Xylitol – A Sweetener That Can Improve Your Health!

Sweet Tooth

I would consider myself to have quite a sweet tooth, in fact probably a whole mouth full of them! Growing up I literally couldn’t get enough sugar, but that all changed when I gave it up. My taste buds had a chance to recover from the constant over stimulation of sweet tasting foods, and I actually started to appreciate the tastes and flavors of real food, particularly vegetables.

But over the years I have tried a number of natural sweeteners (stay far away from artificial sweeteners) and one in particular really stands out. It’s called xylitol.

Xylo – what?

Don’t let the name put you off, the “X” at the start of the word is pronounced like a “Z”, so it sounds like [zahy-li-tawl], if that makes sense? Some of you may be familiar with it, but I’m guessing many of you have never heard of it. Xylitol is a plant sugar, but different from fructose. Raspberries, plums, corn and birch trees contain high levels of xylitol. Birch trees in Finland where the original source for xylitol extraction, begining in the late 19th century , where the the process was perfected, leading to Finland being the main producer of xylitol for many years. Interestingly the human body actually produces a certain amount of xylitol naturally.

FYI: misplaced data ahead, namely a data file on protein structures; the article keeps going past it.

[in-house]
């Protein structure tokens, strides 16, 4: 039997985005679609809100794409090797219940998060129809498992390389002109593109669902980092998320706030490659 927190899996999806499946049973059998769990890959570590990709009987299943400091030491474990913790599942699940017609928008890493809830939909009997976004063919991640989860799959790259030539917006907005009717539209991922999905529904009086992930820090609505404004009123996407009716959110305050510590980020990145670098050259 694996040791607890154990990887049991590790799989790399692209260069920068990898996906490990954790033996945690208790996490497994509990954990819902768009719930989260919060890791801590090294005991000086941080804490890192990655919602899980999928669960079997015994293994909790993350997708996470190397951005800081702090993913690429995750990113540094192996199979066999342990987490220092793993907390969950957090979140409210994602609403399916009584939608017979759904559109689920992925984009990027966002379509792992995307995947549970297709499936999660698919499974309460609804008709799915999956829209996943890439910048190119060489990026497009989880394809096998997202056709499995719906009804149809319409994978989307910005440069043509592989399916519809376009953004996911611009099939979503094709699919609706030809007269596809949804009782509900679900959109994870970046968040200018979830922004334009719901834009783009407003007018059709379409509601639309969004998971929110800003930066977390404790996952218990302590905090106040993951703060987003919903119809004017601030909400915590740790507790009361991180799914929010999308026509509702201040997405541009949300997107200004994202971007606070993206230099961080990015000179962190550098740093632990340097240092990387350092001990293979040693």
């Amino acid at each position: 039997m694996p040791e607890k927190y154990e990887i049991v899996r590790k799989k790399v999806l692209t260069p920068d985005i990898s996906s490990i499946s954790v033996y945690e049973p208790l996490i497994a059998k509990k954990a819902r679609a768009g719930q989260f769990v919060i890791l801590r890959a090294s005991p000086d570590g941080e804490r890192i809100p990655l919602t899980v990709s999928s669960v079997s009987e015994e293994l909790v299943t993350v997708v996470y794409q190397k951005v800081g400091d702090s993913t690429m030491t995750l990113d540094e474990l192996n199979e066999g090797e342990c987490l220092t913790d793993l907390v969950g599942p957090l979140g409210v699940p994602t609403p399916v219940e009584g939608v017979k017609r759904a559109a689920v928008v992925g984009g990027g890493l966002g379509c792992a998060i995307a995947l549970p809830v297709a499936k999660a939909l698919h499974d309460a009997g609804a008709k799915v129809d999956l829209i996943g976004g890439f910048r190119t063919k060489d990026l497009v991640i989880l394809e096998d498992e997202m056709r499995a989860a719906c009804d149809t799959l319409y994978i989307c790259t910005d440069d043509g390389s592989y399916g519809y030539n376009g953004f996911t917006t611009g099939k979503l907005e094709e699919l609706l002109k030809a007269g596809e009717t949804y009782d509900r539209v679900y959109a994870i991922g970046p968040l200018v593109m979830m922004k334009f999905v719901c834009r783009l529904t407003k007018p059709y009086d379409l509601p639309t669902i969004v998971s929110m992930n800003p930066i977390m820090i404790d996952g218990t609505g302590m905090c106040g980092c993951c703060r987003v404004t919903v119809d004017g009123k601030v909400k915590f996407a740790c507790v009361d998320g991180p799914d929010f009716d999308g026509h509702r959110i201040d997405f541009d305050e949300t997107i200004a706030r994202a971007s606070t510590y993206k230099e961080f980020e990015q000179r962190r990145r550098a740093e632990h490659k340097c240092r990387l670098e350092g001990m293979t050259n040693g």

Xylitol is polyol (or  sugar alcohol), but unlike other sugar alcohols it breaks down very slowly, and is only one-tenth the strength of another widely used sugar alcohol, sorbitol. As sweet as table sugar, yet containing 40% less calories, and 75% less carbohydrate, xylitol is an excellent alternative to sugar and sweeteners, but it offers so much more than just sweetness.

Xylitol Does Not Require An Insulin Response To Be Metabolised